You do look cute on this childhood picture!

Anonymous said...

soooo cuuute... I would have pinched those cheeks !!!! hehehe You were such an adorable kid obachan

Anonymous said...

Your blog is so cute. I love looking at all the lovely things you make. I am just a beginner in Japanese cooking and unfortunately in America... so I've been very limited to what I can make.

What I'm looking into most right now are vegetable cutters (or any other cute cutters). They make dishes look so much nicer. I was wondering what that would be called in Japanese (whether or not cutter would be a katakana word) or if you know any sites that sell interesting ones like ginkgo or maple leaf cutters (if it isn't a bother). Thank you very much!

Deetsa said...

Thanks for the tip on beginner's sake. I've never actually tried it as a drink although I sloshed a cooking grade one in food once. The dinner with your sake looks amazing too. It looks like it would really satisfy!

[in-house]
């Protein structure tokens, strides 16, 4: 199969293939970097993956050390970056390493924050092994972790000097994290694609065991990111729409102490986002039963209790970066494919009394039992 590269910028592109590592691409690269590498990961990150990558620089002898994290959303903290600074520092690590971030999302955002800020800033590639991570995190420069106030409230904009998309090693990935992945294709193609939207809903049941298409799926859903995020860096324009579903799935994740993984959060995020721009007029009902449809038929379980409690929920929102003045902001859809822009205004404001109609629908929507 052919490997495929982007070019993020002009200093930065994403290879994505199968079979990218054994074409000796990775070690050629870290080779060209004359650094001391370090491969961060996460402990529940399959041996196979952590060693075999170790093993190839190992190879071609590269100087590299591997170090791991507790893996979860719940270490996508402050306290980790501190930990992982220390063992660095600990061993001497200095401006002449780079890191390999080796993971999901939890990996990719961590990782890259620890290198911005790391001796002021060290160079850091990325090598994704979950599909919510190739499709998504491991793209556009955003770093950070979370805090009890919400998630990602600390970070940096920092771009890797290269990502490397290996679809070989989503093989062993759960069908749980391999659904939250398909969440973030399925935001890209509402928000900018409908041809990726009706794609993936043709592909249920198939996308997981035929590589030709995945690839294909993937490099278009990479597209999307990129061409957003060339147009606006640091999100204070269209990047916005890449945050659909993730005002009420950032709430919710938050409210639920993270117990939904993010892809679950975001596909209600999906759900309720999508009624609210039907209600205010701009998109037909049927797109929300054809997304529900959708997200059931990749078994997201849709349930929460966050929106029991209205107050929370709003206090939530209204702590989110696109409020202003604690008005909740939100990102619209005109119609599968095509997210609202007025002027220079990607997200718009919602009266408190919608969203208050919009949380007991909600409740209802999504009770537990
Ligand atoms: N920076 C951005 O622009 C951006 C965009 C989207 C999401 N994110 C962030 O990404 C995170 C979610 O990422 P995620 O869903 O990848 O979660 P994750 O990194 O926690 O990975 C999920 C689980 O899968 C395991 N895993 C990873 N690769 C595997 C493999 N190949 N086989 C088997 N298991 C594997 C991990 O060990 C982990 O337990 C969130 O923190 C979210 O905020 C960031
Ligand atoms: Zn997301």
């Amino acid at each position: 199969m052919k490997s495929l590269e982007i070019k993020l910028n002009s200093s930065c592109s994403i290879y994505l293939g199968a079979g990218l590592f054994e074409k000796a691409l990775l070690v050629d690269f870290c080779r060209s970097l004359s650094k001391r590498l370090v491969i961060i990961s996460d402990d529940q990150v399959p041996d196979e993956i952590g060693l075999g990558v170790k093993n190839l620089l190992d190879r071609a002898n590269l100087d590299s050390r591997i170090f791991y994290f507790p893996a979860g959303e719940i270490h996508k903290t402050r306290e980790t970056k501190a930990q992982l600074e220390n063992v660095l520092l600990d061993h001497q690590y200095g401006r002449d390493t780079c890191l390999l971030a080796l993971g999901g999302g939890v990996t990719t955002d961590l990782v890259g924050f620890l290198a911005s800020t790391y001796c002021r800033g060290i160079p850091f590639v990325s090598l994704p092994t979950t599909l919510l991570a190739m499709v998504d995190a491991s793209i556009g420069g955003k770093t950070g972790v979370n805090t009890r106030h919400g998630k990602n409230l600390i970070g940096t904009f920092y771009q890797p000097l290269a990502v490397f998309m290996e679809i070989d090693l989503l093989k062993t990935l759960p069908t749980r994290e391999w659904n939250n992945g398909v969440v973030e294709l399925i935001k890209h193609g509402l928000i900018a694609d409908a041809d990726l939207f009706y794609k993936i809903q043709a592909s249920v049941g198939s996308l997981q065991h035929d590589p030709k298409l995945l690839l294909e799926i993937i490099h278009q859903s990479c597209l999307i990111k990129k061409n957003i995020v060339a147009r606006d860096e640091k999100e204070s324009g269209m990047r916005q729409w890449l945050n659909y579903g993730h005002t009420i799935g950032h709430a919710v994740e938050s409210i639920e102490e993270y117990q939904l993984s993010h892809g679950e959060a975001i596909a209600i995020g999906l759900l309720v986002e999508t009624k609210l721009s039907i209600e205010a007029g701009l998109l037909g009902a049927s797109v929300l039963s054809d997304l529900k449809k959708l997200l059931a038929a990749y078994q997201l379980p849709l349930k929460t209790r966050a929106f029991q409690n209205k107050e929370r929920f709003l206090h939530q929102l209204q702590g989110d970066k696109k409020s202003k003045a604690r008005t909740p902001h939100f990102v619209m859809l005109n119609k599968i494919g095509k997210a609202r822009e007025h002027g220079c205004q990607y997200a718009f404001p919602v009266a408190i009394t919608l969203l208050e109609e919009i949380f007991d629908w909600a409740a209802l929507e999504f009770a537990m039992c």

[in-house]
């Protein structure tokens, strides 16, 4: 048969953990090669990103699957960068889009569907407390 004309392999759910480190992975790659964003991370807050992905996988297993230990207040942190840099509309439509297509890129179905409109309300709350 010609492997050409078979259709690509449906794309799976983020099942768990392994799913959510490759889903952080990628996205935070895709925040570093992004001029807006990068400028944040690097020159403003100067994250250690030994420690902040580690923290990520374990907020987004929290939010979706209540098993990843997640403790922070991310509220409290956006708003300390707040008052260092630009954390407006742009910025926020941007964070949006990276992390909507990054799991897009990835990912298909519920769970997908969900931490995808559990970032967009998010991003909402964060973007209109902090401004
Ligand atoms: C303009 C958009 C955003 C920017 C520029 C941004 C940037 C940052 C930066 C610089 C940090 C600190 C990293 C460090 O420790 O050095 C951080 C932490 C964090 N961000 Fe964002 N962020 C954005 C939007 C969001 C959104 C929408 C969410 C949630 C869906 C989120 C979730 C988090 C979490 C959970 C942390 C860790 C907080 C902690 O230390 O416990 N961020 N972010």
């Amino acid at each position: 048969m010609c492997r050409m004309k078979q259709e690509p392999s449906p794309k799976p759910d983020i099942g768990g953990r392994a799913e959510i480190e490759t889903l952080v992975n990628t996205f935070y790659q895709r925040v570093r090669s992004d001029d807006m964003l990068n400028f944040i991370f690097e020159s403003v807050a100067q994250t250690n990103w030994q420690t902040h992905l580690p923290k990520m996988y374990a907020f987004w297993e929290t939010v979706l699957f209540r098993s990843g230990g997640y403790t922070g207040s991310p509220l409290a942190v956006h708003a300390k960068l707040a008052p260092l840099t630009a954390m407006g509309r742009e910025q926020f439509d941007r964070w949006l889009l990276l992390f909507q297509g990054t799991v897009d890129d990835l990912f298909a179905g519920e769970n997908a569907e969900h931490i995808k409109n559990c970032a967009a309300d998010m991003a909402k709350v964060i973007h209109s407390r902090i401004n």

obachan said...

Over here, they used to say that high grade sake like ginjo-shu or daiginjo-shu should be served either slightly chilled or at room temperature, but should never be warmed. But it’s changing these days. They found that some (not all) ginjo or daiginjo-shu taste good when slightly warmed, and now we can find some sake bottles with tags that tell us whether warming is recommended or not.

Thanks. Yes, the glory of the past…

I guess they are called “yasai nuki gata” in Japanese.
This site has vegetable cutters which I think you can order online.
This site calls them “kata nuki,” but I don’t know if you can order them online or via email.
Here in Japan, we can buy a lot cheaper ones at the Daiso 100-yen shop. They are like 2 or 3 of them for 100 yen (apx.1 USD). In the past they didn’t have elaborate shapes like maple and ginkgo leaves, but now those seem to be available there, too (which made me furious, because I bought those two kinds of cutters for ridiculously expensive prices last year!!) If you live or have friends living close to Daiso USA, you might want to try that place, too.

Yeah, I really enjoyed the dinner with sake :)